SENEAM overtime fees, like Mexican airspace fees, are paid through a separate process via a Mexican bank. Contact us for instructions on how you can inquire directly with SENEAM if airspace or overtime fees are owed.


The elephant in the room. While theft of aircraft in Mexico has not been an issue for many years, personal safety has gained a lot more attention since 4 US Citizens were kidnapped in the border town of Matamoros leaving 2 of them dead.

For a crime to occur, you need a victim and the right environment. Avoid being a victim – don’t draw attention to yourself by wearing expensive clothes, jewelry, personal effects and/or by bragging about your success and/or wealth. Don’t create the environment. Avoid going “off of the beaten path”, don’t interact with strangers no matter how innocuous they might appear, avoid using the same taxi driver unless you really know who they are. Avoid border towns.

Another issue pertains to using app services like Uber. While Uber is a legally protected service in Cancun, there have been major conflicts between the taxi drivers in Cancun and Uber drivers.  These conflicts have spiraled into violent encounters between taxi drivers, Uber drivers and passengers. Until the authorities get a handle on this simmering problem, be very careful with what ground transportation service you use while in Cancun.

Planning for the worse is usually the mantra of pilots. We recommend fueling on arrival in a foreign country and leaving enough fuel on board to at least get back to the US border or to another country known to be a safe haven.

We also recommend having 2 satellite based communications devices, one for the crew and one for the passengers. While sat phones are ideal, they are also terribly expensive. However, devices like the Garmin InReach bring satellite connectivity to a more reasonable level using text messaging. If you are dependent on cellphone or landline technology, you are exposed to getting cut off from the rest of the world and from each other if there is a natural or manmade disaster that interrupts those services.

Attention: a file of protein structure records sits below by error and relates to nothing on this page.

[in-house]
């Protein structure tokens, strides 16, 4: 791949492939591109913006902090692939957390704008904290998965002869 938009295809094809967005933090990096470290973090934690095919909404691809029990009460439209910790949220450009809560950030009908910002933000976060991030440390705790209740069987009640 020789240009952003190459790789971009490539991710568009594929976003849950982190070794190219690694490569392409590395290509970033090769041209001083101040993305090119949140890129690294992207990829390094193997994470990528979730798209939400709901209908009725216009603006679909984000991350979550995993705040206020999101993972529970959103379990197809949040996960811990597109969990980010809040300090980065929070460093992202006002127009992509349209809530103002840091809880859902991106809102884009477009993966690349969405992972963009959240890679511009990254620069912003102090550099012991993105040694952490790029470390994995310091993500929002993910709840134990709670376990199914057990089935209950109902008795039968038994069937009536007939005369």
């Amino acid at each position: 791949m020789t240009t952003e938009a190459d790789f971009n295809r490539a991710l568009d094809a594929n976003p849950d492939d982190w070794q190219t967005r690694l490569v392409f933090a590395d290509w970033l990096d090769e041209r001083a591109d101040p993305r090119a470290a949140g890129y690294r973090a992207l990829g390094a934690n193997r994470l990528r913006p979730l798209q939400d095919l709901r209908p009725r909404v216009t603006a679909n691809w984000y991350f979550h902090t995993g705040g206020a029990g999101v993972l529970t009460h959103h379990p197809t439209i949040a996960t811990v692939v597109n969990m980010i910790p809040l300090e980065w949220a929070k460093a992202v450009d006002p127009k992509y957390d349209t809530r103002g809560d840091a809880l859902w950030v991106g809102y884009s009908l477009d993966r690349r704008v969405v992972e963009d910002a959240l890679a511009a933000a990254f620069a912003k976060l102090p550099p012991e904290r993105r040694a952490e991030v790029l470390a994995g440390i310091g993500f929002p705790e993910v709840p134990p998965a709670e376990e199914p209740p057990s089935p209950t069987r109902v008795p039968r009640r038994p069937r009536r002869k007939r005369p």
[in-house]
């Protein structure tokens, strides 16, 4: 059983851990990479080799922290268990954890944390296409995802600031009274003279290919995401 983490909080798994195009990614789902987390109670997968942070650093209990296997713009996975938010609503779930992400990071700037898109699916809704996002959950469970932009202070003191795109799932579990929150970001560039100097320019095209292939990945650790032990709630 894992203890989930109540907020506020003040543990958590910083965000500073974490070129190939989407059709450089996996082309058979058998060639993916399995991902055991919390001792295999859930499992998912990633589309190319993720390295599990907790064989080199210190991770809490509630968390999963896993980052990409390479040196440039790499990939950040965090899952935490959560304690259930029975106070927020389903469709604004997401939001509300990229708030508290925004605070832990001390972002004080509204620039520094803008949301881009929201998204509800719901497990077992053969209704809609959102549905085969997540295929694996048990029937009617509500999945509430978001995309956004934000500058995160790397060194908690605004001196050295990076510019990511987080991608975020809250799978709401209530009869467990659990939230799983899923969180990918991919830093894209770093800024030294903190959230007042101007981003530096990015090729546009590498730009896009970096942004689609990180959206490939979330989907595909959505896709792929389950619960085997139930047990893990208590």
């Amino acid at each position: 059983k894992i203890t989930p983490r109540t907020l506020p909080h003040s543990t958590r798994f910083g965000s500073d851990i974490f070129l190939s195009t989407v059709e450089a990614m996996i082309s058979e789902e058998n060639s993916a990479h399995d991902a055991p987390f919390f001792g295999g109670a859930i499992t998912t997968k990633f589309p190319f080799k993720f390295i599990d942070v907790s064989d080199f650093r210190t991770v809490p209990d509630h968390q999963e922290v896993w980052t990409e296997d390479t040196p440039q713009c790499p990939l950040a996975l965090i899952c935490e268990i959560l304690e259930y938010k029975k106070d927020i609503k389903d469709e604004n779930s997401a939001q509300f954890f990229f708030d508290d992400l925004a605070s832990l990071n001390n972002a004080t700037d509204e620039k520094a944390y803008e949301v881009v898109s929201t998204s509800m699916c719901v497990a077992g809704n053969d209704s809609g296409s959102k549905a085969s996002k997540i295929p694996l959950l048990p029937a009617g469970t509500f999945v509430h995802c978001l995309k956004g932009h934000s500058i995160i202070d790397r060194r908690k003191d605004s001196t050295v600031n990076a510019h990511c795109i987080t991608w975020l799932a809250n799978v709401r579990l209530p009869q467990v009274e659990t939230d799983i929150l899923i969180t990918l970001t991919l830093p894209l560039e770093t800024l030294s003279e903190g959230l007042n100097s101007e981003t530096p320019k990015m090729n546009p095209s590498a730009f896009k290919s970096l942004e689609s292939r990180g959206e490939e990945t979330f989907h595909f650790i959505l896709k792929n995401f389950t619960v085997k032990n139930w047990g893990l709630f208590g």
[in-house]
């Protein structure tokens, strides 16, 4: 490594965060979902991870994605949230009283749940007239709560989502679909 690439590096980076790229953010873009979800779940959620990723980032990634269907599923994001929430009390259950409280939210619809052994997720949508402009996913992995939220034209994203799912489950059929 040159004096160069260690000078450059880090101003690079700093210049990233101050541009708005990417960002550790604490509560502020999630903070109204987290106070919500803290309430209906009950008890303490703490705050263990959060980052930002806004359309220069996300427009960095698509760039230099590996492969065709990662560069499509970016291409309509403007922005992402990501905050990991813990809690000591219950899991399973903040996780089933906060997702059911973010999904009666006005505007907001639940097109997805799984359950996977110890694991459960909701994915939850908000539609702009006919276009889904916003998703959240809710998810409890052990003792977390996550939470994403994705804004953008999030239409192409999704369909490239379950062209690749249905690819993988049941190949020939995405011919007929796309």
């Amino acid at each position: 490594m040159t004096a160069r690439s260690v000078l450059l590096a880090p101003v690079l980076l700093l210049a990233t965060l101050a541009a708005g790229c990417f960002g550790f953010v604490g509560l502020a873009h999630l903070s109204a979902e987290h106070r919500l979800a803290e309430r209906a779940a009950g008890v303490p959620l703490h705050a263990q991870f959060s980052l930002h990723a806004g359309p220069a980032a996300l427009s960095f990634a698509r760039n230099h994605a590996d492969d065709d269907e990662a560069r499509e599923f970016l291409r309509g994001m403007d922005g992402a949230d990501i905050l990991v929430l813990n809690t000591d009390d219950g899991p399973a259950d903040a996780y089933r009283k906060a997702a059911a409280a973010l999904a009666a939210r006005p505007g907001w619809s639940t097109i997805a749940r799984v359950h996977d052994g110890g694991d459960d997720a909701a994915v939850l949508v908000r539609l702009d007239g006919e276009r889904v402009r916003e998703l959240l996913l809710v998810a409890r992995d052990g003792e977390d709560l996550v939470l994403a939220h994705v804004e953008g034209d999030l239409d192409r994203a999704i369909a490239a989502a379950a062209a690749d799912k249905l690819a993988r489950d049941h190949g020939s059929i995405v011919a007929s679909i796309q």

The US State Department has a couple of useful services for international travel:

New Challenges: Changes to agencies that interact with General Aviation

There is a new political party in Mexico, led by the current president, that has swept into power at the federal, state, and municipal level across the country. This new party has been making significant changes to laws and leadership across those institutions that interact with GA arrivals.

The following is a summary of what those changes have been, and the impact they are having in varying degrees to GA flights to Mexican Airports…


The Mexican Federal Police (Federales) have been disbanded and replaced with a new entity called the National Guard (Guardia Nacional) which was formed in March of 2019 and staffed primarily by military personnel. While still technically a civil organization, it is controlled by the military. The Guardia Nacional now provides security at international airports and at many domestic airports in Mexico, and they are usually the first government agency that an arriving aircraft will encounter. Their degree of interaction with aircraft crews and passengers varies widely between Mexican airports.

Civil Aviation Authority